I know I'm a heretic for even daring to mention things like alternative
syntaces for Smalltalk, but I've currently got a little
thought-experiment of designing a language with extremely intuitive
syntax for building abstractions, and because Smalltalk is a good point
to start at, I'm trying to improve on SmalltalkSyntax
. While not as
syntax-heavy as C++ or even Java, Smalltalk still has much more syntax
(and thus more that has to be learned on that side) than, say, Lisp or
Some of these syntactic changes will also change the semantics of the
language. It would be nice if people more familiar with Smalltalk than
myself would comment on their implications: for instance, if losing some
specific syntax will make some nifty programming idiom hard or
The ideas are:
0. abolish the difference between parenthesised expressions and blocks.
A parenthesized block would execute all statements contained therein; returning the last statement, I assume?
(yes, quite consistently with the idea of abolishing ^, below.) What of empty parens? Might be a good shortcut for self.
(I don't know, I don't have any useful (and intuitive) semantics for empty parens in this scenario.)
Both parentheses and blocks contain code to be executed. With blocks, it is deferred and may take parameters; with parentheses, it is immediately executed and may not take parameters. It should be easy enough to defer only those parenthesised expressions that do not take parameters, or even all parenthesised expressions (using them as message
receivers would then force them to be evaluated.)
Are parenthesized expressions objects in this scheme? It appears not.
Yes, they are. They are blocks, and blocks are objects; but for example, nullary blocks could have a unary #value message that would force them to be evaluated...
1. define blocks with inline, rather than separate, variable declarations.
[ :foo :bar | foo for: 'life' frobnize: bar ]
( :foo for: 'life' frobnize: :bar )
or even, Arc-like
( _ for: 'life' frobnize: _ )
The syntax for these "inline variable declarations" could be something
else. For example, instead of using colons, names beginning with
lowercase letters might always be variable names.
2. call blocks with descriptive, rather than generic, messages.
For example, if myBlock contained the block given in the previous point,
myBlock value: aFoo value: aBar.
myBlock foo: aFoo bar: aBar.
Arc-like block definition could use the default message name, value:.
This would enable users to bind block parameters in different orders.
Moreover, the code looks cleaner. There is a nice symmetry in foo: x
3. replace assignment with a set: message for symbols.
a := 3
#a set: 3
Probably instance variables should have some special syntax. How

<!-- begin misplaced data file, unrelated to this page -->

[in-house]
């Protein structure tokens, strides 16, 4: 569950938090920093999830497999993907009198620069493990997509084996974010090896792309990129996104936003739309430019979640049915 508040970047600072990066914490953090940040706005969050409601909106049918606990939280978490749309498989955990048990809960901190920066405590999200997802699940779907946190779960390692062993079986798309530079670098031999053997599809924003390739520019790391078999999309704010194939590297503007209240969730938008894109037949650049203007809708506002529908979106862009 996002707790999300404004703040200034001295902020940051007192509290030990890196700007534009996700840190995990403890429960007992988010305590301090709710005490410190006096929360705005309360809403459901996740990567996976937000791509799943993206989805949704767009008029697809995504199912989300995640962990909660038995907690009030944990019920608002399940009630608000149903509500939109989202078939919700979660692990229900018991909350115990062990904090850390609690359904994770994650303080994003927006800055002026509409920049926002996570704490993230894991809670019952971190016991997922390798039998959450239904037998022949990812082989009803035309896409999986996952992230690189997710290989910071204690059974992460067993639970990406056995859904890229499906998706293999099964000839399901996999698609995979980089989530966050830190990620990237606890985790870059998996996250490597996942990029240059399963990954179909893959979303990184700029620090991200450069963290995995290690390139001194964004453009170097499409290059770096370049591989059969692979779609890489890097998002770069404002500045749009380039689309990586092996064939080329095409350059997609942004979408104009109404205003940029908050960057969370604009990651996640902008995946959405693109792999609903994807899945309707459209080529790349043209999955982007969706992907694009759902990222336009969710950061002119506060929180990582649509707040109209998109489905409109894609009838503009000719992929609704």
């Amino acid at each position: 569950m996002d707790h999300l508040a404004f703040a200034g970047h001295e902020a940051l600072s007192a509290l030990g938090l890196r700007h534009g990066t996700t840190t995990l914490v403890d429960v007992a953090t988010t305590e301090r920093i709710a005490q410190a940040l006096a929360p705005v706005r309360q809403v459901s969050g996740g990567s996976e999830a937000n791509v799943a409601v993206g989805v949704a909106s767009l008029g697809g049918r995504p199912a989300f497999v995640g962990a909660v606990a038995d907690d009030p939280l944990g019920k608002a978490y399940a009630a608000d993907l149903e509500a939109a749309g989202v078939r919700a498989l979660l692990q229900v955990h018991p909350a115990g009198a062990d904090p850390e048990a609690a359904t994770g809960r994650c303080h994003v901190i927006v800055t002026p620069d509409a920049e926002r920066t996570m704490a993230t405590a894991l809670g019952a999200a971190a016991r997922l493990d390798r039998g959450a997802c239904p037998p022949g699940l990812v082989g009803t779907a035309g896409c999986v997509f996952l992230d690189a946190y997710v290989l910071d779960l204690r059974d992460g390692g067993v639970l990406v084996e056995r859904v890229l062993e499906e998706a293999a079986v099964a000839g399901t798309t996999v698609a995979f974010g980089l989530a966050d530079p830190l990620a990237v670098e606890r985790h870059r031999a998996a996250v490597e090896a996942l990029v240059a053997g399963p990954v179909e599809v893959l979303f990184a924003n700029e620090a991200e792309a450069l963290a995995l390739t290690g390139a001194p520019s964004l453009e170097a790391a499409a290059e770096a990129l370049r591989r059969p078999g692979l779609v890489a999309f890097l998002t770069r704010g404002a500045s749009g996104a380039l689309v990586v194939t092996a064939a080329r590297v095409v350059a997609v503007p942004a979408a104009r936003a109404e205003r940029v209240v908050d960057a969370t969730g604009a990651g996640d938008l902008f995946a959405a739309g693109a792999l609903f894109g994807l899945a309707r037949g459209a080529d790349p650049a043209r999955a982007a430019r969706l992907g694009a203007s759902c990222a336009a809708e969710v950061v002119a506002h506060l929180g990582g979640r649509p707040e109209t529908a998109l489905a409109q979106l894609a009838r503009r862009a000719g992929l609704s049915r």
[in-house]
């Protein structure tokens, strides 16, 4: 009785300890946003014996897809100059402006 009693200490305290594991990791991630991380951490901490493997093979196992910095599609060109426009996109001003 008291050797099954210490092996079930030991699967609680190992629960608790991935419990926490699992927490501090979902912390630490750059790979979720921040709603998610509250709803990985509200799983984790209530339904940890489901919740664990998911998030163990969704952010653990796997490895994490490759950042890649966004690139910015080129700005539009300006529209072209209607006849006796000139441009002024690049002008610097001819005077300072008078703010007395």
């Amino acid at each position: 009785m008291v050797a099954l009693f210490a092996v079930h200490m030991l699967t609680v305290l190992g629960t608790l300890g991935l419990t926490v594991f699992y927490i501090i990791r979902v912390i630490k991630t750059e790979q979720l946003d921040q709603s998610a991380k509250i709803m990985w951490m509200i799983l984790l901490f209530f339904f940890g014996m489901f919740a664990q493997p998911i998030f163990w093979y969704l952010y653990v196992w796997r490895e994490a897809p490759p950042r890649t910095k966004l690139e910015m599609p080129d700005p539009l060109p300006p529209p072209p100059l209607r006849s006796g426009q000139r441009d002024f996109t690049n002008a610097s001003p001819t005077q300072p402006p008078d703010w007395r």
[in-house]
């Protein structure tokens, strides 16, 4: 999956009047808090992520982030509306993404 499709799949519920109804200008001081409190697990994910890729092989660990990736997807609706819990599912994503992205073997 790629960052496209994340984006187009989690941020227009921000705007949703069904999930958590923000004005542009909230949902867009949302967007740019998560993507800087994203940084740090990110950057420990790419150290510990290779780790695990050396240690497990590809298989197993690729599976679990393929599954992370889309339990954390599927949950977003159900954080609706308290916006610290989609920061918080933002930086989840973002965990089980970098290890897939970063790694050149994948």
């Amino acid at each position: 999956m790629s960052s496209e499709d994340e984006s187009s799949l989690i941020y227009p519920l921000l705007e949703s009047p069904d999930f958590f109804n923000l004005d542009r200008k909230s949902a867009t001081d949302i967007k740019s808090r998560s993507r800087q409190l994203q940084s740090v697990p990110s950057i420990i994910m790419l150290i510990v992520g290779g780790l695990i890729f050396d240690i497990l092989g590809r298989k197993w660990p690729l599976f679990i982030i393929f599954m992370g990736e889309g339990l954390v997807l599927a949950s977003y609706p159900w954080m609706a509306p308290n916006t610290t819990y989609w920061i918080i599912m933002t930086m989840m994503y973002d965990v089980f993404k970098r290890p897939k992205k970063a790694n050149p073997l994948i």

about this (used by Self, I reckon?):
address := anAddress
4. abolish syntax for local variables.
Assignment is mostly needed in connection with local variables. Local
variables are already better handled by using blocks; for example,
|foo| foo := 2*bar. self speed: foo
(self speed: :foo) foo: 2*bar.
If this "postfix binding" seems too weird or cumbersome, we could
introduce a "prefix message" syntax:
foo: 2*bar (self speed: :foo)
5. get rid of ^.
Rather, just return the value of the last statement. If one wants to
return "self", that's easy enough to write on the last line.
name := newName
(setting instance variables could also return self so the explicit self would be
You really don't understand ^ if you think it's even possible, let alone a good idea, to eliminate non-local returns.
I don't pretend to
understand Smalltalk very well. I'm just using it as a basis for this thought-experiment. I'd like to see an example of a method that benefits a lot from ^.
And what justification do you give for it? Just that Smalltalk doesn't return the value of the last expression, which is something completely independent of non-local returns.
Further, ^ can be turned into a message just as easily as :=. ^ is a message send to thisContext to unwind the stack.
Well, I'm trying to drop off special syntax that seems unnecessary to
me. The hypothesis is that all syntax adds to the effort of learning a language. That hypothesis is challenged below ->
See also SyntaxVsSemantics
for an explanation of the distinction between bad syntax and good syntax. You assume that having less syntax is automatically a good thing. It is not. For example, Lisp's lack of special syntax for lambdas is evil as far as I'm concerned. And your reinventing Lisp in Smalltalk isn't particularly inventive.
I'm not assuming less syntax is automatically a good thing, but I think in general it is. The precise reason I'm asking here about this is that I hope people to point out situations where this decrease of syntax does not pay off. I'm not trying to score points off inventiveness, either.
On a less related track, Lisps have a lot of special syntaxes for lambdas. For example, (defun) is one. Or of course, it depends on what you consider "syntax".
Of course I'm trying to invent good syntax. As I state at the beginning of this page, the purpose is to provide intuitive syntax for abstractions.
See also SmalltalkLanguage